Newsletter of the District of Asia

 May - June 1999

 by Fr. Mateo

The doctrine of the Sacred Heart can be summed up in what I call “the Gospel of the Heart of Jesus” in three chapters.

The First Chapter – because of His infinite, incomprehensible love, God willed to redeem the guilty world.  He might have done this in one and a thousand ways, each one worthy of His divine Majesty.  But He chose the lowliest way of all, that of humiliation: “Et Verbum caro factum est”.

If a simple child or a learned theologian asks the why and the wherefore of this mystery there is but one answer – the only one that is enlightening, the only doctrinal one – the only answer given by God Himself: “Sic Deus dilexit mundum” – love!

Let us now turn the page for the Second Chapter.  The Incarnation was more than enough to save a thousand worlds, and yet God willed to do more.  He did not have to become incarnate, yet He was made man.  Having accomplished this stupendous miracle, being God, He did not have to die, yet He willed to become a corpse: “Crucifixus, mortuus et sepultus.”  The astonished angels ask “why” and “wherefore”.  For them as well as for us, the answer is the same: “Sic Deus dilexit mundum.”  The “folly of the cross” can be explained only by the excess and folly of divine love.

The Third Chapter: before dying and returning to His Father, Christ determined not to leave us orphans.  And so, on Holy Thursday, the Man-God of the Incarnation and of the Cross gave Himself to us until the end of time in the Holy Sacrifice of the Mass and in the Blessed Sacrament.

Before you ask the “why” and the “wherefore”, I forestall you and repeat the words which gave us the key to this mystery: “Having loved His own who were in the world, He loved them unto the end.” . . . “Sic Deus dilexit mundum.”  The infinite charity of God; the love - and nothing but the infinite love - of Jesus Christ, is the only adequate explanation of this supreme gift of God.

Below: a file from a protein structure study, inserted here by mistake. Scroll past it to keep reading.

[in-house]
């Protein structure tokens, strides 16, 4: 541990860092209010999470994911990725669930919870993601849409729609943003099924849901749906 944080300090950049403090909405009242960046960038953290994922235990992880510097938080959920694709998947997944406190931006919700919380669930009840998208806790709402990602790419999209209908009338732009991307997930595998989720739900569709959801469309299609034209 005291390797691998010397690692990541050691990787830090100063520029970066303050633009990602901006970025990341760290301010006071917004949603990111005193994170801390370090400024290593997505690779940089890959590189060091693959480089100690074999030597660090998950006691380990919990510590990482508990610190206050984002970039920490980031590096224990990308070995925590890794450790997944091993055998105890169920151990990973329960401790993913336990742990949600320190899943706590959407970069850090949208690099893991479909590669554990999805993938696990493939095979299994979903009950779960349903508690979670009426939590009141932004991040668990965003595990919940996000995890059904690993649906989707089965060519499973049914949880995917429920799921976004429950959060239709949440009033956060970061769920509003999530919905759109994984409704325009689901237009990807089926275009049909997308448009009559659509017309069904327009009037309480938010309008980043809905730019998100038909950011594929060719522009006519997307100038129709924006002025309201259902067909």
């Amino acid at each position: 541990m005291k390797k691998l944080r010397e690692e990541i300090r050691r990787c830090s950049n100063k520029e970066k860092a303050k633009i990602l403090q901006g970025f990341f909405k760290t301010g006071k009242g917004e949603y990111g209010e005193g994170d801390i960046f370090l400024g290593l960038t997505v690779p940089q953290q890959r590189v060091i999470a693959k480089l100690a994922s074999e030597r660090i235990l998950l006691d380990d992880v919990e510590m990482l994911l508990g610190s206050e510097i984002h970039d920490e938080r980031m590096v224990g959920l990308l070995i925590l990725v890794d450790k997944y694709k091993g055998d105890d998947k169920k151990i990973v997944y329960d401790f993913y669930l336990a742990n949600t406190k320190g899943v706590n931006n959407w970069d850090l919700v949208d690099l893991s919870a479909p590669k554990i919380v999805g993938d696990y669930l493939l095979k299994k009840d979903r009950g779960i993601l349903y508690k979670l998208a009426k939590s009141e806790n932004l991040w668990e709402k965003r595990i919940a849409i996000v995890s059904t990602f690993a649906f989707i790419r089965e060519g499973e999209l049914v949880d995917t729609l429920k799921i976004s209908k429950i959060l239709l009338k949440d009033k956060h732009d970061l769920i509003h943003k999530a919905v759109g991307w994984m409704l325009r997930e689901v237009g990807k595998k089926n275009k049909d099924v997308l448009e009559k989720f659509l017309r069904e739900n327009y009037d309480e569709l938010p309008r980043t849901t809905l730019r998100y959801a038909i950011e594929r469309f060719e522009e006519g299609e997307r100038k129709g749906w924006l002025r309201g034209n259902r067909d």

Now, which one of these three chapters contains the true doctrine of the Sacred Heart?  Is it the first, the Incarnation?  Is it the second, the Cross?  Or is it the third, the Holy Eucharist?  Obviously, we may prefer to meditate on or preach about one or another of these three marvelous mysteries, according to our personal devotion and attraction: “The Spirit breathes where He wills.”

Thus in the annals of the Church we have a great number of saints who have been attracted especially by the Incarnation.  An example would be St. Thérèse of  Lisieux.  Many others have been fascinated by the beauty of the Cross; for instance, St. Francis of Assisi and St. John of the Cross.  Still others have devoted their lives to loving the Blessed Sacrament, towards which they felt a special attraction.  Among these we might mention St. Paschal Baylon, Father Eymard, or St. Juliana Falconieri.  In each instance these saints followed the inspiration of the Holy Ghost according to their special vocation.

But from the moment we speak of the doctrine of the Sacred Heart, and not of personal devotion and attraction, there will be no longer a question of one or another of the three chapters, but of all threeTogether they form the integral Gospel of the love of God manifested by the Incarnation of the Word, by His Passion and Death and by the incomparable gift of Himself in the Holy Eucharist.  Thus the Summa Theologica contained in these words of St. John, “Deus caritas est”, is not to be found in one chapter more than in another, but in the three fused into one.

 -  Fr. Mateo speaks to priests

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